02 January 2011

Core Questions in the Governance of Innovation

Today's NYT has a couple interesting articles about technological innovations that we may not want, and that we may wish to regulate in some manner, formally or informally.  These technologies suggest some core questions that lie at the heart of the management of innovation.

The first article discusses Google' Goggles which is an application allows people to search the internet based on an image taken by a smartphone.  Google has decided not to allow this technology to include face recognition in its software, even though people have requested it.
“With every technology, there is a dark side,” said Hany Farid, a computer scientist at Dartmouth. “Sometimes you can predict it, but often you can’t.”

A decade ago, he noted, no one predicted that cellphones and text messaging would lead to traffic accidents caused by distracted drivers. And, he said, it was difficult to foresee that the rise of Facebook and Twitter and personal blogs would become troves of data to be collected and exploited in tracking people’s online behavior.

Often, a technology that is benign in one setting can cause harm in a different context. Google confronted that problem this year with its face-recognition software. In its Picasa photo-storing and sharing service, face recognition helps people find and organize pictures of family and friends.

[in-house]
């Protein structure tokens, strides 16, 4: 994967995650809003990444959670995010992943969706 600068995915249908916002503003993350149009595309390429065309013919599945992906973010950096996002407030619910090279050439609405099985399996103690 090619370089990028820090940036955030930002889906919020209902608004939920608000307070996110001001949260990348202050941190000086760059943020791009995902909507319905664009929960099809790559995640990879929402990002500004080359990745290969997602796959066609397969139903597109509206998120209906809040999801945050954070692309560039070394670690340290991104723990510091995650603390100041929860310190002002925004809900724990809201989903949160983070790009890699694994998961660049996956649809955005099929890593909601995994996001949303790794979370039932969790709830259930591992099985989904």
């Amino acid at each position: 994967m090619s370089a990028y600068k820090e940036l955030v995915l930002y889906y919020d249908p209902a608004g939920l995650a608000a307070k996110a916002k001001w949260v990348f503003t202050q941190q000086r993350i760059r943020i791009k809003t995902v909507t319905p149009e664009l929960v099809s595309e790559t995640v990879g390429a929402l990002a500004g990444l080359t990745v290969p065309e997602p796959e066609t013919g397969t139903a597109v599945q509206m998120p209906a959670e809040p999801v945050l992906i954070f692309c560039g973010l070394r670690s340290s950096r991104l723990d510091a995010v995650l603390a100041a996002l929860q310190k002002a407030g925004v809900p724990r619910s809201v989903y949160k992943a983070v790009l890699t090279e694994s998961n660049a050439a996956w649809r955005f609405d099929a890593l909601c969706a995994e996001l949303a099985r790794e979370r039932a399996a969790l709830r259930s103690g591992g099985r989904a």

But the company took a different approach with Goggles, which lets a person snap a photograph with a smartphone, setting off an Internet search. Take a picture of the Eiffel Tower and links to Web pages with background information and articles about it appear on the phone’s screen. Take a picture of a wine bottle and up come links to reviews of that vintage.

Google could have put face recognition into the Goggles application; indeed, many users have asked for it. But Google decided against it because smartphones can be used to take pictures of individuals without their knowledge, and a face match could retrieve all kinds of personal information — name, occupation, address, workplace.

“It was just too sensitive, and we didn’t want to go there,” said Eric E. Schmidt, the chief executive of Google. “You want to avoid enabling stalker behavior.”
The second article focuses on innovations in high frequency trading in financial markets, which bears some responsibility for the so-called "flash crash" of May 6th last year, in which the DJIA plunged more than 700 points in just minutes.
The episode seemed to demonstrate the vulnerabilities of the new market, and just what could happen when no humans are in charge to correct the machines.

Since the flash crash, the S.E.C. and the exchanges have introduced marketwide circuit breakers on individual stocks to halt trading if a price falls 10 percent within a five-minute period.

But some analysts fear that some aspects of the flash crash may portend dangers greater than mere mechanical failure. They say some wild swings in prices may suggest that a small group of high-frequency traders could manipulate the market. Since May, there have been regular mini-flash crashes in individual stocks for which, some say, there are still no satisfactory explanations. Some experts say these drops in individual stocks could herald a future cataclysm.